Several local Conservative candidates have criticised Boris Johnson’s leadership following the loss of several key council seats.
This morning it was confirmed that Labour had gained overall control of Wandsworth Council, once ex-PM Margaret Thatcher’s “favourite London council”, and held by the Conservatives since 1978.
Westminster Council has also been won by Labour for the first time since the authority’s creation in 1964.
Labour have also gained control of Barnet Council. Like Westminster, the authority has, never been under Labour majority control. It also covers three parliamentary constituencies held by Tories.
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Outside of London Labour’s gains stalled, with the Conservatives making modest gains, including control of Oldham council.
Polling expert Sir John Curtice offered his assessment earlier this morning, telling the BBC that Labour support outside the capital is in fact “down slightly” when compared with the 2018 locals.
Dr Rakib Ehsan, a senior data analyst at the Centre for Social Justice think tank, has also put Labour’s gains into perspective. He argued that while the party “had a great night in London – especially in Wandsworth, Westminster and Barnet”, the party’s “struggles in much of the Brexit-voting provincial Midlands – especially Nuneaton & Bedworth and Amber Valley – is a major headache for Starmer’s Labour.” However he said Labour gaining Southampton council was an “important” win.
While Labour are touting the current results as a “turning point”, Starmer will probably face internal backlash if the full results are less promising than expected.
Speaking to cheering Labour supporters this morning, Starmer said: “From the depths of 2019, that general election, winning in the north, Cumberland, Southampton. We’ve changed Labour and now we’re seeing the results of that.”
Prime minister Boris Johnson is already facing sharp comments from his own party following last night’s losses.
John Mallinson, the Conservative leader of Carlisle City Council told the BBC this morning that he had “lost some very good colleagues” in yesterday’s election, and explained that he had personally found it “difficult to drag the debate back to local issues” during campaigning, as questions surrounding soaring prices soar and the “partygate” scandal emerged.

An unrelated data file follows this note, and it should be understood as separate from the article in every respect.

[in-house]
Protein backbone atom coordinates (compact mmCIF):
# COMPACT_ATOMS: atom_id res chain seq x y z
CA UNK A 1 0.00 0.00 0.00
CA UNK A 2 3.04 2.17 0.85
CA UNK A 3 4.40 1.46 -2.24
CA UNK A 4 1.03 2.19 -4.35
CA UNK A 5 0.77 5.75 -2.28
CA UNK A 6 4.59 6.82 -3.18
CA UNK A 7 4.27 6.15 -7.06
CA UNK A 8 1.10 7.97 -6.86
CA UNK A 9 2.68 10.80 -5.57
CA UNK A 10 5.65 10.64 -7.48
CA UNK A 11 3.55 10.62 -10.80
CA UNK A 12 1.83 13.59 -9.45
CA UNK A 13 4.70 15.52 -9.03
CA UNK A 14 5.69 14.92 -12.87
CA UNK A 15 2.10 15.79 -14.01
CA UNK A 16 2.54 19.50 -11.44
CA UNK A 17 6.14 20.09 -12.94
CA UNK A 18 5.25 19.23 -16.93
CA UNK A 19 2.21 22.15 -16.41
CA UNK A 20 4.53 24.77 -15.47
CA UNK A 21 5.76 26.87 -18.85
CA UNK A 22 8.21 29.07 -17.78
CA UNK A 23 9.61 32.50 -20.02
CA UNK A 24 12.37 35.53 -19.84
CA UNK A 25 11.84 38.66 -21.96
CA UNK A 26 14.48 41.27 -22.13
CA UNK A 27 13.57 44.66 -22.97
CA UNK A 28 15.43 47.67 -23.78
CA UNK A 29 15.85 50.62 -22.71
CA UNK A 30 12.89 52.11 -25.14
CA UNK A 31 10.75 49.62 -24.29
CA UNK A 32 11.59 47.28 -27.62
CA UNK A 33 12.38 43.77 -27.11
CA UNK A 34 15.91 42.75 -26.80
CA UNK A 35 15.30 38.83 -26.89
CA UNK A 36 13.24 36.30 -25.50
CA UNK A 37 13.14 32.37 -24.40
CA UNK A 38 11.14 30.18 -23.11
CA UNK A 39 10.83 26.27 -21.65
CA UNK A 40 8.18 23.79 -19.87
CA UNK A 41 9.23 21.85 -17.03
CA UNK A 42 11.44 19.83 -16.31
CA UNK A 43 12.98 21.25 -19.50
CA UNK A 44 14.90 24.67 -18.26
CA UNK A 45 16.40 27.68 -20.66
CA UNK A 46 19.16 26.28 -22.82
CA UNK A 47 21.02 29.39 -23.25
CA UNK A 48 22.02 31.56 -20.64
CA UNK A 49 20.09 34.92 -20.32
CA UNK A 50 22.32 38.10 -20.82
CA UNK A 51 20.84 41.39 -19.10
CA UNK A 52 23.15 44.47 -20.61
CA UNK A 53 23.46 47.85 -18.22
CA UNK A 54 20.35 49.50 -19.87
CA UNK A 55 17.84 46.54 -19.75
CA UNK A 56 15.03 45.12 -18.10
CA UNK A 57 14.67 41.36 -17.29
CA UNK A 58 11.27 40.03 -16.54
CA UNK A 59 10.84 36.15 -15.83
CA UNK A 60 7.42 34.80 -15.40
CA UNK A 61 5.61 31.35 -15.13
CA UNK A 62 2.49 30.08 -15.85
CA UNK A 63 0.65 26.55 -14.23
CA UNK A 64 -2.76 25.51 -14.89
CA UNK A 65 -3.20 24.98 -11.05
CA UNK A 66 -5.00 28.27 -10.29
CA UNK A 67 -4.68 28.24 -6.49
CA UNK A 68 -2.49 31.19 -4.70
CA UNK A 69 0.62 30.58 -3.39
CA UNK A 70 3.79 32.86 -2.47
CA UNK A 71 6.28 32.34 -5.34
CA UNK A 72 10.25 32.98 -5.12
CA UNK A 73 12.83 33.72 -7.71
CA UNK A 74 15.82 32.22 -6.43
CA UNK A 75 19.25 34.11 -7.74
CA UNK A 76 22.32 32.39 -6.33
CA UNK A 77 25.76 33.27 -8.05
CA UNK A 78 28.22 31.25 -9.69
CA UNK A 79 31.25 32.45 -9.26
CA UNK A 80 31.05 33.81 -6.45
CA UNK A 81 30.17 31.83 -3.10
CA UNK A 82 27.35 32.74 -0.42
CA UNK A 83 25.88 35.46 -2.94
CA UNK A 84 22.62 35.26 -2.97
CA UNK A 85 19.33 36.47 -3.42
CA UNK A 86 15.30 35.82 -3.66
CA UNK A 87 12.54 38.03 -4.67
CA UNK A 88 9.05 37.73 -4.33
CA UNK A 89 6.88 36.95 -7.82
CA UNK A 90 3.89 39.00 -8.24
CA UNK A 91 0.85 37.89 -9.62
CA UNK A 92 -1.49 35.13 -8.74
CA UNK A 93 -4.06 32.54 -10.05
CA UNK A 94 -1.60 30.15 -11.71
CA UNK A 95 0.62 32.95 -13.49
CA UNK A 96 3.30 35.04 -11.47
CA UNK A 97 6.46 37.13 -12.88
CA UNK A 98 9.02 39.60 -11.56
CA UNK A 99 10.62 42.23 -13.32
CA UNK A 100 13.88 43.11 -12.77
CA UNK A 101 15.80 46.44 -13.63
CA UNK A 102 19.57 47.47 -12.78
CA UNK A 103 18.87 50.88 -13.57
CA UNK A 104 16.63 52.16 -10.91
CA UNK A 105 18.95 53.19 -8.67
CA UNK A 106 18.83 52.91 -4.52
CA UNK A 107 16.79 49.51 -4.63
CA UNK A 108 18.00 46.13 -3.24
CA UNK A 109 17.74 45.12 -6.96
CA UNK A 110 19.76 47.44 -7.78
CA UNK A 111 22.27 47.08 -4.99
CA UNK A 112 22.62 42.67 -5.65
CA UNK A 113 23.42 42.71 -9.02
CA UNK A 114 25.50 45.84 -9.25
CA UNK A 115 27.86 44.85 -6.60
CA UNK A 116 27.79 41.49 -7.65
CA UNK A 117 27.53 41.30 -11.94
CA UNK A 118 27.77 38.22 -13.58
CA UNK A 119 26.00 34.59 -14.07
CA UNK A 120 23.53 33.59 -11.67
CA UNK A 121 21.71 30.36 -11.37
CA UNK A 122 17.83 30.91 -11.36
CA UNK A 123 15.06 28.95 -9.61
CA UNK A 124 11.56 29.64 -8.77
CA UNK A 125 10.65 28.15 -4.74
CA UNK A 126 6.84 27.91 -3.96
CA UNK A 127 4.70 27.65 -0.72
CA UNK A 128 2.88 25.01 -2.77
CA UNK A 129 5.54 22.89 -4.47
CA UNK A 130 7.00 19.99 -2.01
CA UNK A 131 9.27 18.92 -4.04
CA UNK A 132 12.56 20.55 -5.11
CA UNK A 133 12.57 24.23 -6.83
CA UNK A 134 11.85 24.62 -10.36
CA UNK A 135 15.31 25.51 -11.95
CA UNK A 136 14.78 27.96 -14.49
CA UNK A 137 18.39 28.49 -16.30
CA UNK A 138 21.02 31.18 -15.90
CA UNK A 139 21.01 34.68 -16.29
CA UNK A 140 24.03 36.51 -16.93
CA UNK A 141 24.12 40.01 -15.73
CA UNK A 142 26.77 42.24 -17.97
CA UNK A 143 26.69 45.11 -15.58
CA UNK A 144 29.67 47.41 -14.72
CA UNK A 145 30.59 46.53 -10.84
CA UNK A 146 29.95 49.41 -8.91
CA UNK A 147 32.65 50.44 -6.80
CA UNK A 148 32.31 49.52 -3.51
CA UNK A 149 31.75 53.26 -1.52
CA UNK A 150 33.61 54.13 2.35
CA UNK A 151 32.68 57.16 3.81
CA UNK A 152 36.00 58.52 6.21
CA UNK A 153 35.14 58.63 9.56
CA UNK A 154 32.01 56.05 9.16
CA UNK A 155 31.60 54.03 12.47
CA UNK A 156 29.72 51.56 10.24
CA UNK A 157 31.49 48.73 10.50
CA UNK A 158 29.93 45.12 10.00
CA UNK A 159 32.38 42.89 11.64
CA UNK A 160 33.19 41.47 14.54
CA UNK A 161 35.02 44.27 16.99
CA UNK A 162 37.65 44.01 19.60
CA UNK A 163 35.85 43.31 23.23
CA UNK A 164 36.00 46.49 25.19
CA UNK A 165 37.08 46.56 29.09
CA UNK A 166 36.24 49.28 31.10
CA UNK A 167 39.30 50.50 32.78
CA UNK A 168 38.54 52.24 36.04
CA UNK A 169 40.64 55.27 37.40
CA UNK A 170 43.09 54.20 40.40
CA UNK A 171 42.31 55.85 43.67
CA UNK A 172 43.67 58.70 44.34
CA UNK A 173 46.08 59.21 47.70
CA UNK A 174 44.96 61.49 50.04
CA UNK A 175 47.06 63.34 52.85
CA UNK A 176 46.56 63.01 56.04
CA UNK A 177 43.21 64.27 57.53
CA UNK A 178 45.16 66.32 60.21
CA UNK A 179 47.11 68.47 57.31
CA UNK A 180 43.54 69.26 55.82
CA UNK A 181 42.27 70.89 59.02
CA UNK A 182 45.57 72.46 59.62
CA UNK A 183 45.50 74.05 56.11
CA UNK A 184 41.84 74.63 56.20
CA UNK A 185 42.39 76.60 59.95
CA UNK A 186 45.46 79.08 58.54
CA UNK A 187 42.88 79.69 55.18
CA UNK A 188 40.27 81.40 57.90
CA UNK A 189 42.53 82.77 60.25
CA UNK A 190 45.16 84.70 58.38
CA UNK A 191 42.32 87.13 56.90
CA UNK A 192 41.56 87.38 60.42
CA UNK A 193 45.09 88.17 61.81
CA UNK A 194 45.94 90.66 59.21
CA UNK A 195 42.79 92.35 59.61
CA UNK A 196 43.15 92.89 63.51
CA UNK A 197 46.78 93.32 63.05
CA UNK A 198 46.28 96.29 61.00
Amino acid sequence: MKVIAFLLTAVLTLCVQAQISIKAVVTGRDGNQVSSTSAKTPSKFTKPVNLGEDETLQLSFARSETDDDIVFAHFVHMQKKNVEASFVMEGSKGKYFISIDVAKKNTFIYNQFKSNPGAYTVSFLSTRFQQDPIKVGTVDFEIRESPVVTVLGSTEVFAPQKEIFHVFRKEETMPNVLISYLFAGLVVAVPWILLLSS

“I don’t think it was helping to get comments from people like George Eustice talking about people using value brands to ease their shopping bills. That just seems to have come over very patronising,” he went on.
“I think it is not just partygate, there is the integrity issue. Basically I just don’t feel people any longer have the confidence that the Prime Minister can be relied upon to tell the truth.”
He also went on to say it would be his “preference” for Conservative MPs to oust the prime minister.
Ravi Govindia, who lost his role as Wandsworth council leader, told Politico that voters reported being generally content with local issues, but that “other events have clouded the judgement of people … consistently on the doorstep the issue of Boris Johnson was raised.” He also told Sky News that the scandal regarding Neil Parish MP watching porn on his phone in the Commons was raised on the doorstep.
David Simmonds, the Conservative MP for Ruislip, has taken aim at Johnson this morning, telling BBC Radio 4’s Today programme that “the prime minister has difficult questions to answer”.
“People were broadly positive about the government’s policies but they’re not happy with what they’ve been hearing about partygate. He needs to confront up & answer question,” he went on.
Despite these losses, claims a chunk of Conservative MPs would call for vote of no confidence in Johnson after the local elections have not come to fruition thus far.